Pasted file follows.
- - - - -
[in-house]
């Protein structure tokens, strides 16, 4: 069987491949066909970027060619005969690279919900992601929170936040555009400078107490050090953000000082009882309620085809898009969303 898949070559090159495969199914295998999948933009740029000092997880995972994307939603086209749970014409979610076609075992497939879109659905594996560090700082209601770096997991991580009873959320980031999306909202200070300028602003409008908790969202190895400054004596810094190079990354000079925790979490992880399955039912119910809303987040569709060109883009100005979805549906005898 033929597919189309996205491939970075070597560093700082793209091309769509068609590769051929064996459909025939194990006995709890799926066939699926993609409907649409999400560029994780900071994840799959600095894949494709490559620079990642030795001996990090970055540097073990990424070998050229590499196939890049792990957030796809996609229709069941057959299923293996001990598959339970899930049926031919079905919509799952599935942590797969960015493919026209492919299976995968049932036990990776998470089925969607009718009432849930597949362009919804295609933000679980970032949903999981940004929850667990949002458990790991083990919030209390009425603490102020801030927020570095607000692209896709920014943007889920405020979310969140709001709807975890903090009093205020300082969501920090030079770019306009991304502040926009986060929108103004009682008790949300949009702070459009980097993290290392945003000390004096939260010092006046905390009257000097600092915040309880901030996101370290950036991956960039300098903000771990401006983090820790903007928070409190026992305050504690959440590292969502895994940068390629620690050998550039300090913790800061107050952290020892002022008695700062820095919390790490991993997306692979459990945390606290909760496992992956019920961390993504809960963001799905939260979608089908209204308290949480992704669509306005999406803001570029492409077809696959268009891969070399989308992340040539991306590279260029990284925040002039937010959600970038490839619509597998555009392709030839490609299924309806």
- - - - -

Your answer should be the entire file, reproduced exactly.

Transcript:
[in-house]
């Protein structure tokens, strides 16, 4: 069987491949066909970027060619005969690279919900992601929170936040555009400078107490050090953000000082009882309620085809898009969303 898949070559090159495969199914295998999948933009740029000092997880995972994307939603086209749970014409979610076609075992497939879109659905594996560090700082209601770096997991991580009873959320980031999306909202200070300028602003409008908790969202190895400054004596810094190079990354000079925790979490992880399955039912119910809303987040569709060109883009100005979805549906005898 033929597919189309996205491939970075070597560093700082793209091309769509068609590769051929064996459909025939194990006995709890799926066939699926993609409907649409999400560029994780900071994840799959600095894949494709490559620079990642030795001996990090970055540097073990990424070998050229590499196939890049792990957030796809996609229709069941057959299923293996001990598959339970899930049926031919079905919509799952599935942590797969960015493919026209492919299976995968049932036990990776998470089925969607009718009432849930597949362009919804295609933000679980970032949903999981940004929850667990949002458990790991083990919030209390009425603490102020801030927020570095607000692209896709920014943007889920405020979310969140709001709807975890903090009093205020300082969501920090030079770019306009991304502040926009986060929108103004009682008790949300949009702070459009980097993290290392945003000390004096939260010092006046905390009257000097600092915040309880901030996101370290950036991956960039300098903000771990401006983090820790903007928070409190026992305050504690959440590292969502895994940068390629620690050998550039300090913790800061107050952290020892002022008695700062820095919390790490991993997306692979459990945390606290909760496992992956019920961390993504809960963001799905939260979608089908209204308290949480992704669509306005999406803001570029492409077809696959268009891969070399989308992340040539991306590279260029990284925040002039937010959600970038490839619509597998555009392709030839490609299924309806």